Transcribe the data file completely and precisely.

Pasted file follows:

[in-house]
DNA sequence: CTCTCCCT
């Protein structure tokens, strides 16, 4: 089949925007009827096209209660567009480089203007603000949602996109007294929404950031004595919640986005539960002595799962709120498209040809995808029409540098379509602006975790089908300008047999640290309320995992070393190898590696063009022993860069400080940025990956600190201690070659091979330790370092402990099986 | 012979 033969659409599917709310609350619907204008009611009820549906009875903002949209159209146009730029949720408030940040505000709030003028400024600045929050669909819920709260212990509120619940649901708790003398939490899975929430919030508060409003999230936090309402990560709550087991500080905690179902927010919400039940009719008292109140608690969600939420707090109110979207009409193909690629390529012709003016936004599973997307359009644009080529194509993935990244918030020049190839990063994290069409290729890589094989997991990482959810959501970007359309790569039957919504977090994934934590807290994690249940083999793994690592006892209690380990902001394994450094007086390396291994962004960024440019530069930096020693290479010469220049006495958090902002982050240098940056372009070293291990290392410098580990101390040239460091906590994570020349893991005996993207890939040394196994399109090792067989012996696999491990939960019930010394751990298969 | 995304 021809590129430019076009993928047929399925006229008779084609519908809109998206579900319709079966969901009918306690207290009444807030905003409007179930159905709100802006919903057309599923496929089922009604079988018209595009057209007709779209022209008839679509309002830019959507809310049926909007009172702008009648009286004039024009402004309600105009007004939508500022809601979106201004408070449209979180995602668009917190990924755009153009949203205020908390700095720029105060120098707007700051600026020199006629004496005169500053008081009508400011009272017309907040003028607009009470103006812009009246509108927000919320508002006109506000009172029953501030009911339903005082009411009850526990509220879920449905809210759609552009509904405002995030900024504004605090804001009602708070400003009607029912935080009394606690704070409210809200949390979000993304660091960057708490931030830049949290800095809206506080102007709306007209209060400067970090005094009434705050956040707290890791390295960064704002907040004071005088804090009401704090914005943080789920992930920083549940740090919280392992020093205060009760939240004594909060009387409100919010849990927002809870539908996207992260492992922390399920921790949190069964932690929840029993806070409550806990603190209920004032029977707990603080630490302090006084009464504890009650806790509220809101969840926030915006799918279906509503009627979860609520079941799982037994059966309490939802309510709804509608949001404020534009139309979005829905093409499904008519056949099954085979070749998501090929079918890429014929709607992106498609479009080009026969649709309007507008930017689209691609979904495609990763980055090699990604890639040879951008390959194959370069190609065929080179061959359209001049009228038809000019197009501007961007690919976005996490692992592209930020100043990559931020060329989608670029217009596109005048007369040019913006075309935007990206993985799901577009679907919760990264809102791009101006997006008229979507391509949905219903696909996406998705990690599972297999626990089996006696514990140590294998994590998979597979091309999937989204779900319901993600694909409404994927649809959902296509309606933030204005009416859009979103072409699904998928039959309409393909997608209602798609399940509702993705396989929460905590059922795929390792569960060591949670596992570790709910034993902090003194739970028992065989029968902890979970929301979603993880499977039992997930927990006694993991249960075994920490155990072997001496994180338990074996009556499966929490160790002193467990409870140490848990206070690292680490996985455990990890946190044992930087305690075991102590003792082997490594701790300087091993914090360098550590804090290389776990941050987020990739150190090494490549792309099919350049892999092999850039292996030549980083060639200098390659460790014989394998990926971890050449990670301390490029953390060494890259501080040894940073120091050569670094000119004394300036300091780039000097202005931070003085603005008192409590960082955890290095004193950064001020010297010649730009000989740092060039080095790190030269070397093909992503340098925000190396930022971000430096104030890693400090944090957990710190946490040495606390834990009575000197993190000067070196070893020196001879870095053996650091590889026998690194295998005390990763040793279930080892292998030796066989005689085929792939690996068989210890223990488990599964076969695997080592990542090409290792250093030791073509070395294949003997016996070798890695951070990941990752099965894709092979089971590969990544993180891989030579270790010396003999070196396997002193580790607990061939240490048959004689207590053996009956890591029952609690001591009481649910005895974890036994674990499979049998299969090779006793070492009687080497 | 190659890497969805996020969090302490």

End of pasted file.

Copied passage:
[in-house]
DNA sequence: CTCTCCCT
């Protein structure tokens, strides 16, 4: 089949925007009827096209209660567009480089203007603000949602996109007294929404950031004595919640986005539960002595799962709120498209040809995808029409540098379509602006975790089908300008047999640290309320995992070393190898590696063009022993860069400080940025990956600190201690070659091979330790370092402990099986 | 012979 033969659409599917709310609350619907204008009611009820549906009875903002949209159209146009730029949720408030940040505000709030003028400024600045929050669909819920709260212990509120619940649901708790003398939490899975929430919030508060409003999230936090309402990560709550087991500080905690179902927010919400039940009719008292109140608690969600939420707090109110979207009409193909690629390529012709003016936004599973997307359009644009080529194509993935990244918030020049190839990063994290069409290729890589094989997991990482959810959501970007359309790569039957919504977090994934934590807290994690249940083999793994690592006892209690380990902001394994450094007086390396291994962004960024440019530069930096020693290479010469220049006495958090902002982050240098940056372009070293291990290392410098580990101390040239460091906590994570020349893991005996993207890939040394196994399109090792067989012996696999491990939960019930010394751990298969 | 995304 021809590129430019076009993928047929399925006229008779084609519908809109998206579900319709079966969901009918306690207290009444807030905003409007179930159905709100802006919903057309599923496929089922009604079988018209595009057209007709779209022209008839679509309002830019959507809310049926909007009172702008009648009286004039024009402004309600105009007004939508500022809601979106201004408070449209979180995602668009917190990924755009153009949203205020908390700095720029105060120098707007700051600026020199006629004496005169500053008081009508400011009272017309907040003028607009009470103006812009009246509108927000919320508002006109506000009172029953501030009911339903005082009411009850526990509220879920449905809210759609552009509904405002995030900024504004605090804001009602708070400003009607029912935080009394606690704070409210809200949390979000993304660091960057708490931030830049949290800095809206506080102007709306007209209060400067970090005094009434705050956040707290890791390295960064704002907040004071005088804090009401704090914005943080789920992930920083549940740090919280392992020093205060009760939240004594909060009387409100919010849990927002809870539908996207992260492992922390399920921790949190069964932690929840029993806070409550806990603190209920004032029977707990603080630490302090006084009464504890009650806790509220809101969840926030915006799918279906509503009627979860609520079941799982037994059966309490939802309510709804509608949001404020534009139309979005829905093409499904008519056949099954085979070749998501090929079918890429014929709607992106498609479009080009026969649709309007507008930017689209691609979904495609990763980055090699990604890639040879951008390959194959370069190609065929080179061959359209001049009228038809000019197009501007961007690919976005996490692992592209930020100043990559931020060329989608670029217009596109005048007369040019913006075309935007990206993985799901577009679907919760990264809102791009101006997006008229979507391509949905219903696909996406998705990690599972297999626990089996006696514990140590294998994590998979597979091309999937989204779900319901993600694909409404994927649809959902296509309606933030204005009416859009979103072409699904998928039959309409393909997608209602798609399940509702993705396989929460905590059922795929390792569960060591949670596992570790709910034993902090003194739970028992065989029968902890979970929301979603993880499977039992997930927990006694993991249960075994920490155990072997001496994180338990074996009556499966929490160790002193467990409870140490848990206070690292680490996985455990990890946190044992930087305690075991102590003792082997490594701790300087091993914090360098550590804090290389776990941050987020990739150190090494490549792309099919350049892999092999850039292996030549980083060639200098390659460790014989394998990926971890050449990670301390490029953390060494890259501080040894940073120091050569670094000119004394300036300091780039000097202005931070003085603005008192409590960082955890290095004193950064001020010297010649730009000989740092060039080095790190030269070397093909992503340098925000190396930022971000430096104030890693400090944090957990710190946490040495606390834990009575000197993190000067070196070893020196001879870095053996650091590889026998690194295998005390990763040793279930080892292998030796066989005689085929792939690996068989210890223990488990599964076969695997080592990542090409290792250093030791073509070395294949003997016996070798890695951070990941990752099965894709092979089971590969990544993180891989030579270790010396003999070196396997002193580790607990061939240490048959004689207590053996009956890591029952609690001591009481649910005895974890036994674990499979049998299969090779006793070492009687080497 | 190659890497969805996020969090302490």